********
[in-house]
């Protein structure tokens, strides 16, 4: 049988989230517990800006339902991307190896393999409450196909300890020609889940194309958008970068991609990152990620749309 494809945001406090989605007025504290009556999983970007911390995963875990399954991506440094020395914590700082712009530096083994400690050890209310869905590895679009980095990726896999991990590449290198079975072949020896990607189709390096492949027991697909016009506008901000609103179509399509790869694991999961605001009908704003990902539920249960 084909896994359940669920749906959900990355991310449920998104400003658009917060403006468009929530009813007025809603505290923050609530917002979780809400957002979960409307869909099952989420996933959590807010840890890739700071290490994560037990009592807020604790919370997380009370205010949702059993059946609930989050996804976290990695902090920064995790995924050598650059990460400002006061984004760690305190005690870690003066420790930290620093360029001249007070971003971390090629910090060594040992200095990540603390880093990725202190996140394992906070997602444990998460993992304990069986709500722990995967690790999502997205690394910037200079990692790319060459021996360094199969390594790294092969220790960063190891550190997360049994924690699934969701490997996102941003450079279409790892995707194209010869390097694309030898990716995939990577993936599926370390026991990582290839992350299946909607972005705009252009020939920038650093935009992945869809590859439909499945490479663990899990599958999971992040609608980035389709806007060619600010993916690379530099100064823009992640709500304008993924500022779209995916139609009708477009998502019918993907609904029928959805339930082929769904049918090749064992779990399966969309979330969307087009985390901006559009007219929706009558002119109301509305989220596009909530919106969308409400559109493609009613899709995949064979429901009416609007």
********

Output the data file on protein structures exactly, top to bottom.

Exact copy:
[in-house]
């Protein structure tokens, strides 16, 4: 049988989230517990800006339902991307190896393999409450196909300890020609889940194309958008970068991609990152990620749309 494809945001406090989605007025504290009556999983970007911390995963875990399954991506440094020395914590700082712009530096083994400690050890209310869905590895679009980095990726896999991990590449290198079975072949020896990607189709390096492949027991697909016009506008901000609103179509399509790869694991999961605001009908704003990902539920249960 084909896994359940669920749906959900990355991310449920998104400003658009917060403006468009929530009813007025809603505290923050609530917002979780809400957002979960409307869909099952989420996933959590807010840890890739700071290490994560037990009592807020604790919370997380009370205010949702059993059946609930989050996804976290990695902090920064995790995924050598650059990460400002006061984004760690305190005690870690003066420790930290620093360029001249007070971003971390090629910090060594040992200095990540603390880093990725202190996140394992906070997602444990998460993992304990069986709500722990995967690790999502997205690394910037200079990692790319060459021996360094199969390594790294092969220790960063190891550190997360049994924690699934969701490997996102941003450079279409790892995707194209010869390097694309030898990716995939990577993936599926370390026991990582290839992350299946909607972005705009252009020939920038650093935009992945869809590859439909499945490479663990899990599958999971992040609608980035389709806007060619600010993916690379530099100064823009992640709500304008993924500022779209995916139609009708477009998502019918993907609904029928959805339930082929769904049918090749064992779990399966969309979330969307087009985390901006559009007219929706009558002119109301509305989220596009909530919106969308409400559109493609009613899709995949064979429901009416609007």